For fifty years, the Calgary Stampede Showband has been dazzling our city and the world with their world-class musical talent and choreography. The Showband’s story, though, is about much more than their impressive six-time world championships. Showband’s story is one of community spirit, and of developing life skills among its talented youth musicians. 

Throughout 2020, we will be exploring Showband’s 50-year history, featuring stories that illuminate its unique role in our community and in the Stampede story.

Still today, 50 years after the fact, some people don’t know Greg Hawkwood’s first name. They only know him as “ching,” the sound that 13-year old Greg’s cymbals were supposed to be making. They weren’t, and the repeated encouragement of the Showband’s Marching Band Instructor to “ching,” earned Greg his lifelong nickname.

Greg was 13-years-old when he joined the Showband in 1970. From an established ranching and community-minded family, Greg was already heavily involved in 4-H, but he saw an advertisement in the Calgary Herald for the new Stampede Showband and decided to try-out. Auditions were held in the old Grandstand and Greg was selected. He stayed in the Showband until he aged-out, and over the course of his years with the band moved from cymbals to bass drummer.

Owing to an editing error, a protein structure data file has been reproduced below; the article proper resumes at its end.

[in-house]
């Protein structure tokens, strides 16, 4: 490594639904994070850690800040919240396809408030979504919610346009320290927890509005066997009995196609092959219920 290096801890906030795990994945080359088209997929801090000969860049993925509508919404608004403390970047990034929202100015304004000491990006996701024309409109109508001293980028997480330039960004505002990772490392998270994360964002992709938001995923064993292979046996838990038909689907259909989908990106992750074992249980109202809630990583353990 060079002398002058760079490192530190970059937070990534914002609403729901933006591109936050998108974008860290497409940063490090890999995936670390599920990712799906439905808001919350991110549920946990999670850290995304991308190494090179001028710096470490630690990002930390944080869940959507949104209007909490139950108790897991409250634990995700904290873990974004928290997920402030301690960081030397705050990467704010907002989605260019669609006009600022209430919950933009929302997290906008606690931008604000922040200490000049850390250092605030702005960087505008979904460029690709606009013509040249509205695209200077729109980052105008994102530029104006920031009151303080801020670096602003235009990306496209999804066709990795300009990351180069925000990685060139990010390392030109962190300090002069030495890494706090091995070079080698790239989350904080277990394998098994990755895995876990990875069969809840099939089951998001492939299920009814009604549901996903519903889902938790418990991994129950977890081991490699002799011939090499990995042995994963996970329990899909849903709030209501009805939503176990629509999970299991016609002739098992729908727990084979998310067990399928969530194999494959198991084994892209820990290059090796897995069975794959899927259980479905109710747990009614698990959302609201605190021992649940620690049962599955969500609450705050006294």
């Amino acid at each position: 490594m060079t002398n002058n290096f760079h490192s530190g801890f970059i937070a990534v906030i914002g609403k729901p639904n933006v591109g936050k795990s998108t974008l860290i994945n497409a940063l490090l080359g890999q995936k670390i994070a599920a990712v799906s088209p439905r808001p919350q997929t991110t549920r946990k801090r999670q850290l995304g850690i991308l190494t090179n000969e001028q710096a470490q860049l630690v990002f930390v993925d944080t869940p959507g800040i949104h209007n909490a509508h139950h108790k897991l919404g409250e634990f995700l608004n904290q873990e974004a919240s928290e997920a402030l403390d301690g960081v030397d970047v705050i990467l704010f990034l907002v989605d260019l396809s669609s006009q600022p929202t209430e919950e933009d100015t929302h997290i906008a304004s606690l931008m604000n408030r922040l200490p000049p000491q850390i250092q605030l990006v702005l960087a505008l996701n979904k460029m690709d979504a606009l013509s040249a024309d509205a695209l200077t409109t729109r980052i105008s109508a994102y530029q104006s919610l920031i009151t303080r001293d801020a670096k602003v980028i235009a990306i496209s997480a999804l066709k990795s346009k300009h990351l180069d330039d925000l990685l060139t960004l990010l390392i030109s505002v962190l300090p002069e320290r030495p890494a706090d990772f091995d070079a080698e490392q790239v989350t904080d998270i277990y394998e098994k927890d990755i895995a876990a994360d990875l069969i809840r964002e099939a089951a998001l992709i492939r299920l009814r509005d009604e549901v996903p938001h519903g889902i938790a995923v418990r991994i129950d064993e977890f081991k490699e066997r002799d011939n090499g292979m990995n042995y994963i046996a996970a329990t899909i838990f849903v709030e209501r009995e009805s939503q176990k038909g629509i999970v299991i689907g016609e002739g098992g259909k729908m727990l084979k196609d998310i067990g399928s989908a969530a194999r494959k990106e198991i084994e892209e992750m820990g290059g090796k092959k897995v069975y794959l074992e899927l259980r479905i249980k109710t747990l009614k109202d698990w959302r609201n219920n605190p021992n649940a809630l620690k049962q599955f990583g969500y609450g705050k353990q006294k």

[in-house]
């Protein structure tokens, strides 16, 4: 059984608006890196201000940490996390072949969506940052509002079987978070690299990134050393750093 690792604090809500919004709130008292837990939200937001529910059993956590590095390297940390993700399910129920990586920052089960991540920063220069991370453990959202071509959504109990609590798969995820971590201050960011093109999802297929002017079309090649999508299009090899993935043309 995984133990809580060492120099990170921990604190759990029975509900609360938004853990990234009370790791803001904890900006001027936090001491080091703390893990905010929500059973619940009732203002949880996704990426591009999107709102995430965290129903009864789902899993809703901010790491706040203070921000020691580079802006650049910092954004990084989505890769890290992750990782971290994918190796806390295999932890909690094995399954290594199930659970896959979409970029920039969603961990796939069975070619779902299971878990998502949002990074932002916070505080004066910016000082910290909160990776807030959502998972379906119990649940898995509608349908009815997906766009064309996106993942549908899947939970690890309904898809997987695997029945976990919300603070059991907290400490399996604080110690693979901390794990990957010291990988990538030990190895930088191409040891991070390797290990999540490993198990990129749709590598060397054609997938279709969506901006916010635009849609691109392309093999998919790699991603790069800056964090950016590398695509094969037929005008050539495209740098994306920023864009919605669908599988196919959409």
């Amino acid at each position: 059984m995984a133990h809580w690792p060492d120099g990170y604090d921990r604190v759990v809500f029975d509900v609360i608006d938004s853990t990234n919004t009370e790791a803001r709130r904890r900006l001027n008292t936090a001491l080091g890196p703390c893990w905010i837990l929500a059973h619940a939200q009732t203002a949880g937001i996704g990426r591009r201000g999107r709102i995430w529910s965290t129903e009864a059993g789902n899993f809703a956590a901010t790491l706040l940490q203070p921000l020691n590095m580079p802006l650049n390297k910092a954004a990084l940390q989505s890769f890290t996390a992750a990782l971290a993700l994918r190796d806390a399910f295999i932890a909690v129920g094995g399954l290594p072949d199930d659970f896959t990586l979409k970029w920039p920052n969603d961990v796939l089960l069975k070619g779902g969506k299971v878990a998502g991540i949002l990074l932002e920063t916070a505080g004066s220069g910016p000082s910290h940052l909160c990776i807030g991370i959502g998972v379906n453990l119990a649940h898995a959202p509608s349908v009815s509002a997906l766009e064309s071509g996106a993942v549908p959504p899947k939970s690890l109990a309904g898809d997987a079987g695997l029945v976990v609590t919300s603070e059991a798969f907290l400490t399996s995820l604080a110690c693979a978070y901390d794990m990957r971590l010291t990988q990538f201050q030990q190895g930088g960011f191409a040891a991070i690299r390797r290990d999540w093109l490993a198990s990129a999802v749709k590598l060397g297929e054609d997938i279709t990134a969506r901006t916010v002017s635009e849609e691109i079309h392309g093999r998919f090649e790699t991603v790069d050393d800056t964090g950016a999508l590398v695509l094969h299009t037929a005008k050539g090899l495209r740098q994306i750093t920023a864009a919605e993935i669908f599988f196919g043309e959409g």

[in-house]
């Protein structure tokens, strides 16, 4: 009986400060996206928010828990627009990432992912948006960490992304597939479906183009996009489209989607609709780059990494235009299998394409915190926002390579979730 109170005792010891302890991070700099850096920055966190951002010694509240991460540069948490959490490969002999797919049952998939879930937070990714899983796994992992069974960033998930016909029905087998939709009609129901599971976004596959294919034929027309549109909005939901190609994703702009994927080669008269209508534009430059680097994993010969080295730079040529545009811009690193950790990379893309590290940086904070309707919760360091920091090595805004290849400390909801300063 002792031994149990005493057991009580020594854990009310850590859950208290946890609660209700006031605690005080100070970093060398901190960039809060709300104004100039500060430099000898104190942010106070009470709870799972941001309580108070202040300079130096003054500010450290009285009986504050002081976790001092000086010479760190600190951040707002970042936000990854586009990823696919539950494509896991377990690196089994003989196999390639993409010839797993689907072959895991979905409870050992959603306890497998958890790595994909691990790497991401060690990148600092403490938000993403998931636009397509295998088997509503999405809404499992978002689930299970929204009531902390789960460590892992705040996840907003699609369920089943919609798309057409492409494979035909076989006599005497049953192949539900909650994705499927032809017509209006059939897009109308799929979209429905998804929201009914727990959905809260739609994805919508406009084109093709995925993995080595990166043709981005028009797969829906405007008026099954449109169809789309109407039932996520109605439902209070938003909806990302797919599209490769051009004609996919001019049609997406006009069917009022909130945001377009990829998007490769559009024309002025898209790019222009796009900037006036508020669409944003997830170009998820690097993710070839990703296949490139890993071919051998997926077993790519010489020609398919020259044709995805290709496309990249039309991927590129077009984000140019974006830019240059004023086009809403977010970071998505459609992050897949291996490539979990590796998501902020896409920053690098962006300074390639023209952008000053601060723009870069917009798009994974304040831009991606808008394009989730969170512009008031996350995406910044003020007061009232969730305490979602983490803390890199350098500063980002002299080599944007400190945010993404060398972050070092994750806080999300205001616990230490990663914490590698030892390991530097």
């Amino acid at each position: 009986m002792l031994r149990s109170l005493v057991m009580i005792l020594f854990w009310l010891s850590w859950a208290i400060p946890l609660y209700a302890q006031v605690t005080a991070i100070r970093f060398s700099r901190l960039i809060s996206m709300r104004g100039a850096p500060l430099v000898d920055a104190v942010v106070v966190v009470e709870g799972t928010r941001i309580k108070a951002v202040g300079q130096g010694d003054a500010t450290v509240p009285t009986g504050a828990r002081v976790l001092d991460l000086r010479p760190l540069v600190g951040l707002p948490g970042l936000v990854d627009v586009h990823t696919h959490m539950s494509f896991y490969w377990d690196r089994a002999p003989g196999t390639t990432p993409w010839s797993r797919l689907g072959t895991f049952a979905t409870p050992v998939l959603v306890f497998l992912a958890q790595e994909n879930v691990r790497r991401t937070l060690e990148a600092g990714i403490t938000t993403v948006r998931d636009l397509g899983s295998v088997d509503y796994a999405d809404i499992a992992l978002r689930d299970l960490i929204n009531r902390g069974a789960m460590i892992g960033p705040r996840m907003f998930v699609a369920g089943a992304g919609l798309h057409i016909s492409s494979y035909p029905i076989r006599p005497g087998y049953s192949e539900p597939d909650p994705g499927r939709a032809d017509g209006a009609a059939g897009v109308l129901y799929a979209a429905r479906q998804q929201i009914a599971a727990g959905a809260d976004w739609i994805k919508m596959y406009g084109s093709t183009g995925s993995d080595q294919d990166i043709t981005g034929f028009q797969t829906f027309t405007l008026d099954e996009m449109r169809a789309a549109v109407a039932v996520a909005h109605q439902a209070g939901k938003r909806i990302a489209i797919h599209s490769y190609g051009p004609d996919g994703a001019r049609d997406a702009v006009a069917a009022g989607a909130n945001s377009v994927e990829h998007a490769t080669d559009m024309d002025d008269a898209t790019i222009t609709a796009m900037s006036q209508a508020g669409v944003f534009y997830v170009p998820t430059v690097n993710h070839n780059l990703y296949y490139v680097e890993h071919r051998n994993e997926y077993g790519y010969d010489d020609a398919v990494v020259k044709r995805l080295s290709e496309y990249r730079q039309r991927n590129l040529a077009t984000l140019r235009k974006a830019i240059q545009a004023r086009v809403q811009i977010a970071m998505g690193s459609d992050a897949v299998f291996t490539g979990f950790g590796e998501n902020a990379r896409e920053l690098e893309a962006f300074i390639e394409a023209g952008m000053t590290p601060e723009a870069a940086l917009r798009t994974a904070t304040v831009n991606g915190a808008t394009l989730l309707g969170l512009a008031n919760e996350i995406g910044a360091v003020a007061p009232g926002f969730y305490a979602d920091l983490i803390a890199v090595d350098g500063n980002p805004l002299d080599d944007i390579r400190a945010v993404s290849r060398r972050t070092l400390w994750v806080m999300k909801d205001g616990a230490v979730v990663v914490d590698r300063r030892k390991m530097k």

Stampede Showband, 1975

The Showband immediately started to represent the Stampede across the country. During Greg’s time with the band, he attended the Grey Cup in Hamilton and marched in parades in Medicine Hat, Edmonton and Banff, and of course, the Calgary Stampede Parade. One of Greg’s lasting regrets is that the year after he aged-out, the Showband marched in the Rose Parade in Pasadena, California for the very first time.

When asked about what he took away from the Showband—about why Showband has mattered to his life—Greg reflected on the life skills he had gained, namely teamwork and social skills. In Greg’s mind, the Showband got very good, very quickly, because they had dedication, passion, loyalty and the right people. He took away from that experience a lifelong learning about the importance of working well in a team to achieve mutual goals.

This year, Greg donated his original 1970 Showband uniform to the Calgary Stampede Collection & Archives. The white pants are still in pristine condition, which is amazing considering that during the first few days of their first Stampede, the Showband had to walk from their staging ground at the Elbow River all the way to the Infield, using the chutes as their access point to the Afternoon Show.

Greg Hawkwood’s Showband Uniform, 1970.

Greg’s pristine pants—and the rest of his 1970 uniform—will be on display during Stampede 2020 in Quirk Cabin, Weadickville, Stampede Park.

If you are interested in learning more about the work of the Calgary Stampede Foundation, or would like to donate to the Calgary Stampede Showband, please visit